Tell me if you pick any of these up. I’d love to hear what you think!

              • I was planning the Highlander series next. Heard it was great. I love the idea of Street Magic since it’s more like my character in Shadow Killer. Undone sounds familiar. If I hadn’t read it yet that’ll be my third. Thanks for the suggestions! I’ll let you know what I think. I guess Highlander will take a while though. Isn’t it something like 1000 pgs?

                If you read Nichole Severn’s Let Me Out let me know what you think.

                Thanks for all the suggestions

                • You’re thinking of Beyond the Highland Mist (Highlander, #1) by Karen Marie Moning or more likely The Outlander by Diana Gabaldon (which really is about 1k pages, at 870). The one I was thinking of is Son of the Morning by Linda Howard which I had read after Moning and a bunch of other time travel romances and appreciated all the more what she managed to pull off. (For example, the main character starts off very happily married!)

                  I haven’t read anything by Gabaldon, so can’t comment there…

                  Looking up Let Me Out!

                  • You’re right, it was Outlander by Diana Gabaldon I was thinking of. But I did look up Son of the Morning so I’ll have that on my list of books to read next. Thanks for the info. Looking forward to the read and I so enjoy your reviews.

                    • Drat. Ended up reading it last night, and it just didn’t click. I loved a lot of the elements of the idea – Adelaide’s psychosis was intriguing, Christian’s possessive concept of “love” was chilling and realistic-seeming, and I appreciated that true love didn’t actually save anyone and the guy had enough sense to realize she was broken. But it didn’t come together for me. I wonder if it has something to do with it being horror/thriller-esque…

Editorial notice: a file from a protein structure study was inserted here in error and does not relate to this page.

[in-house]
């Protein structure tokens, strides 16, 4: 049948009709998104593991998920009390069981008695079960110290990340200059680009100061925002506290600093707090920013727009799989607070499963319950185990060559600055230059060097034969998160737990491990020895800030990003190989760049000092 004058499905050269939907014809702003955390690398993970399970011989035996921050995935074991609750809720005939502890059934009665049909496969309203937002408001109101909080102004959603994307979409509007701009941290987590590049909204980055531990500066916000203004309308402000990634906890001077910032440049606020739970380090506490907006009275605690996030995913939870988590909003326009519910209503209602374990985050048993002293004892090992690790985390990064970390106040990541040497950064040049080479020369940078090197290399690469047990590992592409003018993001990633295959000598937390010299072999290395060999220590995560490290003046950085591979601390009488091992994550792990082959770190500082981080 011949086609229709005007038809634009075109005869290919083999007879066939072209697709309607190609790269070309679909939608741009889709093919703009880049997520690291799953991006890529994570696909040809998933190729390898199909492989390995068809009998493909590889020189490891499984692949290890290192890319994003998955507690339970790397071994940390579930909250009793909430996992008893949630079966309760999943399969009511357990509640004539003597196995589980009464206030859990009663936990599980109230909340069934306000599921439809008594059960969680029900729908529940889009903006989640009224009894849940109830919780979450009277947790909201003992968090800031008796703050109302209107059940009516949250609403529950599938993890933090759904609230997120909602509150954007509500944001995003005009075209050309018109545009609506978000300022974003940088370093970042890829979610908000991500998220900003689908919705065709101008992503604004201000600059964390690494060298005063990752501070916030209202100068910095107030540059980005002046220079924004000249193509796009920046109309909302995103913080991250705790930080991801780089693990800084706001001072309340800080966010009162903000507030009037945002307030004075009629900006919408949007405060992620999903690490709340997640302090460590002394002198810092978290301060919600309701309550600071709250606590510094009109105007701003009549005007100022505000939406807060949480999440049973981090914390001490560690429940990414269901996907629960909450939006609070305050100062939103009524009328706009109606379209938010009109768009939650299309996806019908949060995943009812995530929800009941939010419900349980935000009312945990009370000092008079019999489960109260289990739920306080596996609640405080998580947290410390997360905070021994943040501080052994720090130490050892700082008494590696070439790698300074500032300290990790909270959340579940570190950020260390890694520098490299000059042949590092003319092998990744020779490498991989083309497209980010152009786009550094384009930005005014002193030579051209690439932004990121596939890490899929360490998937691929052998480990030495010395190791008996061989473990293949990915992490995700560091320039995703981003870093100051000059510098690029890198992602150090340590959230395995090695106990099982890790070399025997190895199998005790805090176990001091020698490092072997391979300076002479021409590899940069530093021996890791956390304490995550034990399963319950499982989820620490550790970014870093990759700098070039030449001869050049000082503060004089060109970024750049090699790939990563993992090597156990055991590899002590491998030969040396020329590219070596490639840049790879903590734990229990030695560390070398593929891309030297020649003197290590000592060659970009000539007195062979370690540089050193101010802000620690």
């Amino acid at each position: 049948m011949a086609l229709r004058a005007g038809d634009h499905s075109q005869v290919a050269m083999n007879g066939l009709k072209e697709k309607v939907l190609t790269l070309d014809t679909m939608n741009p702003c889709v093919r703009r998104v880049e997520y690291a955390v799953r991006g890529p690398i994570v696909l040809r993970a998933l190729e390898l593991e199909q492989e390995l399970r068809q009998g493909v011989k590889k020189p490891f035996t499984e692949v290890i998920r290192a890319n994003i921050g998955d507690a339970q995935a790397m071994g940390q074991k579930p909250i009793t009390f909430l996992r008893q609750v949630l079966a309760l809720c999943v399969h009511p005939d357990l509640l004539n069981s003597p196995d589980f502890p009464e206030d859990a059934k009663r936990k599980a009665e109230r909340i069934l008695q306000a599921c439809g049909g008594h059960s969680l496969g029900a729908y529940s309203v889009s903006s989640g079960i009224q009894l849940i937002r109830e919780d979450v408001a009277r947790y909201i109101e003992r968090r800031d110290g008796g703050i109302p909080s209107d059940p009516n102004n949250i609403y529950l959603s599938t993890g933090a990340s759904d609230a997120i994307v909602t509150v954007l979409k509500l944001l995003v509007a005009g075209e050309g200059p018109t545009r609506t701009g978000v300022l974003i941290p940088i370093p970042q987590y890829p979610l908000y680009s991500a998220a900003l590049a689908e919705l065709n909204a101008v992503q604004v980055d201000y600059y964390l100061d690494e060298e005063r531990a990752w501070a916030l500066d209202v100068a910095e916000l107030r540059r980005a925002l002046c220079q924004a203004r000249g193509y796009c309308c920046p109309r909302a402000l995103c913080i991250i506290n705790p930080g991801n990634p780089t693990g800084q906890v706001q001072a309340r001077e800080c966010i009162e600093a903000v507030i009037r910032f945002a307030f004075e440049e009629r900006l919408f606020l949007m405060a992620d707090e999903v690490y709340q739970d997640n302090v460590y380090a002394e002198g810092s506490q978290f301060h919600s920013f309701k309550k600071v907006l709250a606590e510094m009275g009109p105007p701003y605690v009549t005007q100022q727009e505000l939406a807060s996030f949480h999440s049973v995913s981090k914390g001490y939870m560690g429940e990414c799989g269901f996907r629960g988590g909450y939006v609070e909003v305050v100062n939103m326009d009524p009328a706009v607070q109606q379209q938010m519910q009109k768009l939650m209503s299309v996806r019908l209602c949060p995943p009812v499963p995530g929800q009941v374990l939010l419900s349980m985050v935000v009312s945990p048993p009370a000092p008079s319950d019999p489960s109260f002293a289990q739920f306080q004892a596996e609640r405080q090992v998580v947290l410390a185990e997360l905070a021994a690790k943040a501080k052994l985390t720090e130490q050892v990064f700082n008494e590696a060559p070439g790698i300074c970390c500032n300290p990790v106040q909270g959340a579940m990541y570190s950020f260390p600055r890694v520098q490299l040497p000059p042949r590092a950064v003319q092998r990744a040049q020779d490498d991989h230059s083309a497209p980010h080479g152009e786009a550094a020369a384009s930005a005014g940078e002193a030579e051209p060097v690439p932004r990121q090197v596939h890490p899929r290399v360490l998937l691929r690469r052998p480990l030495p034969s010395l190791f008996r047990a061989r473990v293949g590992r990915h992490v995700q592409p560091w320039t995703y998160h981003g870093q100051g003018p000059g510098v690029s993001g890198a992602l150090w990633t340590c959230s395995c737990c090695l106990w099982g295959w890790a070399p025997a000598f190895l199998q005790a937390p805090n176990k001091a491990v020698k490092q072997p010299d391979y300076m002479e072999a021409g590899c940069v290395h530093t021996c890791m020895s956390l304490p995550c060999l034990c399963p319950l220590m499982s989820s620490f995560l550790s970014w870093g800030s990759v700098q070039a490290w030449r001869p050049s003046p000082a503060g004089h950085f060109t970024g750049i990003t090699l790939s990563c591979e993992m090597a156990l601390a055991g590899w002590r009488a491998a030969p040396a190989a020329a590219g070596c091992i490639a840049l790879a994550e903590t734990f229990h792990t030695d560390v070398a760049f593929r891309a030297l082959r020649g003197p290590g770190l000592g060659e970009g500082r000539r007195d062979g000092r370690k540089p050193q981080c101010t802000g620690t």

• You may be right. The thriller-esque content may have tripped you up, but there is also the element of an unfinished story, which was my problem, but I knew there was a sequel in the works and may have had more patience for that reason. At least you gave it a try.

  5. That’s really how I felt about Insatiable too. I was hoping for a nice, fun read like the rest of Meg Cabot’s books but this one turned weird and way too silly for me. I absolutely hated the and (although Cabot lost me halfway through anyway) and I was just really disappointed in this one.
    I actually like the Vampire Academy series by Richelle Mead. The first three books are really great and I like her different take on the traditional vampire story.

  6. Pingback: Writing Challenge: Vampires | Ink and Paper